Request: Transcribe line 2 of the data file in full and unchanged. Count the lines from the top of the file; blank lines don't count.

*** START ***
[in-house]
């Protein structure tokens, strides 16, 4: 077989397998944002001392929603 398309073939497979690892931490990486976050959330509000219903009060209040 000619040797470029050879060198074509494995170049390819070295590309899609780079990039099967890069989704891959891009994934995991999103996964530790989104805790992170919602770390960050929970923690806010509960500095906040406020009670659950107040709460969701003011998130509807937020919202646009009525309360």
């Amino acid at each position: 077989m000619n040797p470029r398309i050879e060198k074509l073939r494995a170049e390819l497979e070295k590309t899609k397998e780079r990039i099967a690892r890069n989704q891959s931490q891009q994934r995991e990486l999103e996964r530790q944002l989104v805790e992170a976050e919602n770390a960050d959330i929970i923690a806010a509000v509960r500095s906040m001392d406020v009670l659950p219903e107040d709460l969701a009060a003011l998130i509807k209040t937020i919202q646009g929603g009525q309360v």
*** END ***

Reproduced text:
């Protein structure tokens, strides 16, 4: 077989397998944002001392929603 398309073939497979690892931490990486976050959330509000219903009060209040 000619040797470029050879060198074509494995170049390819070295590309899609780079990039099967890069989704891959891009994934995991999103996964530790989104805790992170919602770390960050929970923690806010509960500095906040406020009670659950107040709460969701003011998130509807937020919202646009009525309360």